Every conveyance that is affecting, purporting to affect, describing, or otherwise concerns any right, title, or interest in real property in Utah should be in writing, signed and acknowledged by the grantor, and recorded in the county where the real property is located. "Real property" or "real estate" is defined in the Utah Statutes as any right, title, estate, or interest in land, including all non-extracted minerals located on, in, or under the land, all buildings, fixtures, and improvements on the land, and all water rights, rights of way, easements, rents, issues, profits, income, tenements, possessory rights and claims, including mining claims, privileges, and appurtenances belonging to, used, or enjoyed with the land or any part of it. Warranty deeds, special warranty deeds, and quitclaim deeds are commonly utilized documents of conveyance in Utah. The type of deed used in any given transaction depends on the ownership interest being transferred.
Real estate can be both conveyed and acquired by individuals, corporations, and entities with the legal capacity to convey and acquire real estate. Joint tenancy can be established between two or more people, but it cannot be established between a person and an entity or organization (57-1-5). A person claiming title to real estate in Utah, even though there may be adverse possession of the land, can sell and convey their interest in it in the same manner and with like effect as if they were in actual possession of the real estate (57-1-11).
Real estate deeds must be signed and acknowledged by the grantor in order to be presented for recording. A certificate of acknowledgment of a document, or the proof of execution, or a jurat, or other notarial certificate containing the words "subscribed and sworn," that is signed and certified by the officer taking the acknowledgment, proof, or jurat will entitle a document to be recorded in the office of the county recorder in the county where the property is located (57-3-101). A jurat is a notarial act in which a notary certifies that a signer, whose identity is personally known to the notary or proven on the basis of satisfactory evidence, has made a voluntary signature and taken an oath of affirmation vouching for the truthfulness of the signed document in the notary's presence (46-1-2). Documents must also identify the grantor and grantee, contain a granting clause, contain a legal description of the real property, and must meet any formatting requirements as set forth in the Utah Statutes.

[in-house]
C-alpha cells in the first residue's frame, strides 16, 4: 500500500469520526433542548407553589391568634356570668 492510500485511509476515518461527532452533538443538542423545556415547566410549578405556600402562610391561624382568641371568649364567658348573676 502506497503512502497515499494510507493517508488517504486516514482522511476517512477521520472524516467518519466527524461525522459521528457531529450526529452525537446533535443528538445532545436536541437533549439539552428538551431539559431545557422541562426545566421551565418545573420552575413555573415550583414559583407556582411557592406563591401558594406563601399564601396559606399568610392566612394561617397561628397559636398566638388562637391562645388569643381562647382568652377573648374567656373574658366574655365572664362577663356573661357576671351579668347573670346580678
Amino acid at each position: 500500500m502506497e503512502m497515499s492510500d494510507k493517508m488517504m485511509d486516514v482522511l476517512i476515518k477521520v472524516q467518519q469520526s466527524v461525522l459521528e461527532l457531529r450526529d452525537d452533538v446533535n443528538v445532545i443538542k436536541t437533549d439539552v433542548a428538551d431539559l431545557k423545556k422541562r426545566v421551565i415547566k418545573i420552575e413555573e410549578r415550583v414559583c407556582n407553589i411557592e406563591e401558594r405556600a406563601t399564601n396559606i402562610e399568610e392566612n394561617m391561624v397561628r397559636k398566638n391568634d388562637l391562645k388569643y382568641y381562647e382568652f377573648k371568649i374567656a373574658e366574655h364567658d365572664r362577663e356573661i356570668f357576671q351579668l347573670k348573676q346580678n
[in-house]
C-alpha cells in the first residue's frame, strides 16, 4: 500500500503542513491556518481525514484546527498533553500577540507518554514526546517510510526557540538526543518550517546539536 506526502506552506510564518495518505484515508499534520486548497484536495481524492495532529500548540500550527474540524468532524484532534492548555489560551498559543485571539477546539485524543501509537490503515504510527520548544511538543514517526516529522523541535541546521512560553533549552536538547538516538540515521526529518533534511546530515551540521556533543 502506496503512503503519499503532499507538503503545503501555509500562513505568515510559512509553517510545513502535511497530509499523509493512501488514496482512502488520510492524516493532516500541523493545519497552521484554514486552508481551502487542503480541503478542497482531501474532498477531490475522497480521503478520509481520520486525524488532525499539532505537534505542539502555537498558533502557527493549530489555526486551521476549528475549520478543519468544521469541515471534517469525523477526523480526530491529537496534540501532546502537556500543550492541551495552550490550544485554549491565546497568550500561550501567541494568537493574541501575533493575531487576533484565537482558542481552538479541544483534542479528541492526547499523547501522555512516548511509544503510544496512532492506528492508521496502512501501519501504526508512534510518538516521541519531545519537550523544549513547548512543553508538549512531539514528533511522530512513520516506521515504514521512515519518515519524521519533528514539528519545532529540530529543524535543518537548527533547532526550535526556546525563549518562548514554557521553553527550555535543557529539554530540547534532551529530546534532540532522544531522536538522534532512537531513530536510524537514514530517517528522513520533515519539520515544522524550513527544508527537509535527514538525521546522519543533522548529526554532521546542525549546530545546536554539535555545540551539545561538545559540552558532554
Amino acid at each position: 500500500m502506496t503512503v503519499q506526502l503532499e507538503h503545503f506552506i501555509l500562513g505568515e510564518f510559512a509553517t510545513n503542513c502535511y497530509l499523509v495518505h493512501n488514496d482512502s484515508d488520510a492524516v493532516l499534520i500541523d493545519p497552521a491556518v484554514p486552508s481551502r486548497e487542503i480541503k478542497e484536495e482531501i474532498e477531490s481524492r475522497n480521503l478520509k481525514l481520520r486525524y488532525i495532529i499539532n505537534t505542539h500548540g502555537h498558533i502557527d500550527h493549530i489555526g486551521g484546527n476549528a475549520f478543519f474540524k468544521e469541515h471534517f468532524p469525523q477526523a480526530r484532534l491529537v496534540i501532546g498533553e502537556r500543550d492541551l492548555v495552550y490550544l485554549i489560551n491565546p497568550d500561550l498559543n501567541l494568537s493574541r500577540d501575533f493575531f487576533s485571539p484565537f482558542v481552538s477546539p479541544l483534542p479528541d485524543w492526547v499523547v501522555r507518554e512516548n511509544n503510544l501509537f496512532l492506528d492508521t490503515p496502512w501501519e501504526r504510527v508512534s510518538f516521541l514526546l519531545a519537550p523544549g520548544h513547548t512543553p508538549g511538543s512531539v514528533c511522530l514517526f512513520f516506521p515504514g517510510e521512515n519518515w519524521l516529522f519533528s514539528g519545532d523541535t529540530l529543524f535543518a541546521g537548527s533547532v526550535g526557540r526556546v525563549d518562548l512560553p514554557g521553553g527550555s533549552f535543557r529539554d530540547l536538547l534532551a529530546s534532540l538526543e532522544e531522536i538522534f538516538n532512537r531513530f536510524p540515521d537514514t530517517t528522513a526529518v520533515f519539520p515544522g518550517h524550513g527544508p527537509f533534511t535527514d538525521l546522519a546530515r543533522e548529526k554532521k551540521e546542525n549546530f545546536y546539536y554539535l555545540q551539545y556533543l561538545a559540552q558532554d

In Utah, a Water Rights Addenda needs to be included with applicable deeds submitted for recordation in order to clarify the water rights conveyed by a real estate transaction. An "applicable deed," according to the Utah Statutes, is one that has been executed after July 1, 2011, is conveying fee simple title to land, or conveying title to water rights without conveying title to land. The Water Rights Addenda should describe and identify the water rights, if any, transferred under an applicable deed or should state that no water rights are being transferred (57-3-109).
The Recording Act in Utah is a race-notice statute. This type of statute gives priority to the party that records a document first, but only if the party did not have notice of prior unrecorded claims on the same property. The act of recording a document in Utah imparts notice to all persons of the contents. A document that is not recorded is void against a subsequent purchaser of the same real property, or a portion of it, if the subsequent purchaser purchased the property in good faith and for a valuable consideration, and the subsequent purchaser's document is first duly recorded (57-3-103).
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